These advances fundamentally shift the moral intuition around abortion. New technology makes it easier to apprehend the humanity of a growing child and imagine a fetus as a creature with moral status. Over the last several decades, pro-life leaders have increasingly recognized this and rallied the power of scientific evidence to promote their cause. They have built new institutions to produce, track, and distribute scientifically crafted information on abortion. They hungrily follow new research in embryology. They celebrate progress in neonatology as a means to save young lives. New science is “instilling a sense of awe that we never really had before at any point in human history,” McGuire said. “We didn’t know any of this.”

In many ways, this represents a dramatic reversal; pro-choice activists have long claimed science for their own side. The Guttmacher Institute, a research and advocacy organization that defends abortion and reproductive rights, has exercised a near-monopoly over the data of abortion, serving as a source for supporters and opponents alike. And the pro-choice movement’s rhetoric has matched its resources: Its proponents often describe themselves as the sole defenders of women’s welfare and scientific consensus. The idea that life begins at conception “goes against legal precedent, science, and public opinion,” said Ilyse Hogue, the president of the abortion-advocacy group NARAL Pro-Choice America, in a recent op-ed for CNBC. Members of the pro-life movement are “not really anti-abortion,” she wrote in another piece. “They are against [a] world where women can contribute equally and chart our own destiny in ways our grandmothers never thought possible.”

In their own way, both movements have made the same play: Pro-life and pro-choice activists have come to see scientific evidence as the ultimate tool in the battle over abortion rights. But in recent years, pro-life activists have been more successful in using that tool to shift the terms of the policy debate. Advocates have introduced research on the question of fetal pain and whether abortion harms women’s health to great effect in courtrooms and legislative chambers, even when they cite studies selectively and their findings are fiercely contested by other members of the academy.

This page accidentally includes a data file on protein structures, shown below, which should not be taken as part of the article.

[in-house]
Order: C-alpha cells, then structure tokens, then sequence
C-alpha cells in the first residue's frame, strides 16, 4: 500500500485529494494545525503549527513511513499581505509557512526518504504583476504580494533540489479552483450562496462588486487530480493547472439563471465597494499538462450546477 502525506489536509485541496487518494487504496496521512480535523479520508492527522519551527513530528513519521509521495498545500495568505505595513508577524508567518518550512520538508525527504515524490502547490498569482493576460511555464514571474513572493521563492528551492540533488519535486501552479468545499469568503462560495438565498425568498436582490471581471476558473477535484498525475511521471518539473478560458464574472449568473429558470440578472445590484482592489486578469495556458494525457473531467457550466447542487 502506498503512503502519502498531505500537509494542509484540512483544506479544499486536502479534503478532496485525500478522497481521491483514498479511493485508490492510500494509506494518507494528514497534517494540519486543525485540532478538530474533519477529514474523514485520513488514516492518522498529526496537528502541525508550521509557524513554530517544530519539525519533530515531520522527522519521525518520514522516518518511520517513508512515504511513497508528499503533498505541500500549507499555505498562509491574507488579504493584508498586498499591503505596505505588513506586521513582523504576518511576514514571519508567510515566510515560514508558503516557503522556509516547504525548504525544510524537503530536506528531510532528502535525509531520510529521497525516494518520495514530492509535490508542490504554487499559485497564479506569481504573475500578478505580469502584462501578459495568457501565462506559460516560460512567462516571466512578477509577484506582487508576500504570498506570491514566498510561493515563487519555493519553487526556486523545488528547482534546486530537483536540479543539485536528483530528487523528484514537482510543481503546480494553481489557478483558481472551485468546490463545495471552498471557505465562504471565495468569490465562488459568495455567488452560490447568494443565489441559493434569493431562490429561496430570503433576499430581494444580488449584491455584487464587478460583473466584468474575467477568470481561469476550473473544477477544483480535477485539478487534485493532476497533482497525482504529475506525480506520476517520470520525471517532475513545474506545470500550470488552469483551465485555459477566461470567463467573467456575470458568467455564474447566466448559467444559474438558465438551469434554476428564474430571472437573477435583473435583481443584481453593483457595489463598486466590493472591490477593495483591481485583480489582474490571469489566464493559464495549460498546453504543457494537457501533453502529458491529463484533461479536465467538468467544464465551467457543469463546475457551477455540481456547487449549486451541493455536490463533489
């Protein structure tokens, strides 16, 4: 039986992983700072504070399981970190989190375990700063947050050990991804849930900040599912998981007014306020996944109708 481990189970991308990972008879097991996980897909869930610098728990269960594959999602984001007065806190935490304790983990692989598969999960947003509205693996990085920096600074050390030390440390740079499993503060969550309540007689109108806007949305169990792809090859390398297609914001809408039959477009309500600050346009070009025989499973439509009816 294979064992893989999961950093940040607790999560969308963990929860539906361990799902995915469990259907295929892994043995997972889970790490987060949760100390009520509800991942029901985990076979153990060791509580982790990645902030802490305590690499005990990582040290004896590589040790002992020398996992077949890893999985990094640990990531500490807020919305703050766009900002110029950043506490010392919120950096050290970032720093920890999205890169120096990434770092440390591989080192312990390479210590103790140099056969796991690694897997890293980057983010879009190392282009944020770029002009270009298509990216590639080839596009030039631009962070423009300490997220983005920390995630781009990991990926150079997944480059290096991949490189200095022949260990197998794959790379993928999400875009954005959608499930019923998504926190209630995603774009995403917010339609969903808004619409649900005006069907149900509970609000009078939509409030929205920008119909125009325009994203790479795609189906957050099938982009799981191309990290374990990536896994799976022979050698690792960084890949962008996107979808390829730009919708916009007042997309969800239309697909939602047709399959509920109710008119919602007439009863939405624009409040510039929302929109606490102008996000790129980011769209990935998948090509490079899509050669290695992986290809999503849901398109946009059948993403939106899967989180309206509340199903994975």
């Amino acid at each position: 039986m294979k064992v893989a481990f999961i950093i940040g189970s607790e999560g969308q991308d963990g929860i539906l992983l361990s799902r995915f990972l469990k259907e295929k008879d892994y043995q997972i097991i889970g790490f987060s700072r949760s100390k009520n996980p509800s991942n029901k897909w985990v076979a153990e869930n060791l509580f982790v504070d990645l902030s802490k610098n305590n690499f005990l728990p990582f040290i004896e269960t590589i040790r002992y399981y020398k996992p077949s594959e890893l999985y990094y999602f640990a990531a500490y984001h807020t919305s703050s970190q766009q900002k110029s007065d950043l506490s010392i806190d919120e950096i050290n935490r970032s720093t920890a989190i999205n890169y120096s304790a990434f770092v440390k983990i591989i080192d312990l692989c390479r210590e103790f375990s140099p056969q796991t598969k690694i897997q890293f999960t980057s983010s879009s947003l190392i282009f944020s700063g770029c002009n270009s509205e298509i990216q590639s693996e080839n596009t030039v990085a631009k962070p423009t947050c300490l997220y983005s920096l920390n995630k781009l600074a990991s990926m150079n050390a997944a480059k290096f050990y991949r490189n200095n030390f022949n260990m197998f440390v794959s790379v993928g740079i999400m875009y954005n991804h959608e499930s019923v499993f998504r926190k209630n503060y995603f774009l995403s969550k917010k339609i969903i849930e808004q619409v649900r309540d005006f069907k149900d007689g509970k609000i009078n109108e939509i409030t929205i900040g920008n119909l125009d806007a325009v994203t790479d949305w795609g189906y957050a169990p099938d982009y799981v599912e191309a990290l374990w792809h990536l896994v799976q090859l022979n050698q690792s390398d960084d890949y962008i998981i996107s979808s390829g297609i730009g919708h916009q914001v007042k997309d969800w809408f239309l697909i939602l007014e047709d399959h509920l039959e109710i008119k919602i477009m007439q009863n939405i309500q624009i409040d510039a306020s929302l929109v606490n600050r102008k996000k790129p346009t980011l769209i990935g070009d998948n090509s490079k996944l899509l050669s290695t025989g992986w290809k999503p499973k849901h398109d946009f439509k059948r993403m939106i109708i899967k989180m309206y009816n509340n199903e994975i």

Not everyone in the pro-life movement agrees with this strategic shift. Some believe new scientific findings might work against them. Others warn that overreliance on scientific evidence could erode the strong moral logic at the center of their cause. The biggest threat of all, however, is not the potential damage to a particular movement. When scientific research becomes subordinate to political ends, facts are weaponized. Neither side trusts the information produced by their ideological enemies; reality becomes relative.

Abortion has always stood apart from other topics of political debate in American culture. It has remained morally contested in a way that other social issues have not, at least in part because it asks Americans to answer unimaginably serious questions about the nature of human life. But perhaps this ambiguity, this scrambling of traditional left-right politics, was always unsustainable. Perhaps it was inevitable that abortion would go the way of the rest of American politics, with two sides that share nothing lobbing claims of fact across a no-man’s land of moral debate.

When Colleen Malloy, a neonatologist and faculty member at Northwestern University, discusses abortion with her colleagues, she says, “it’s kind of like the emperor is not wearing any clothes.” Medical teams spend enormous effort, time, and money to deliver babies safely and nurse premature infants back to health. Yet physicians often support abortion, even late into fetal development.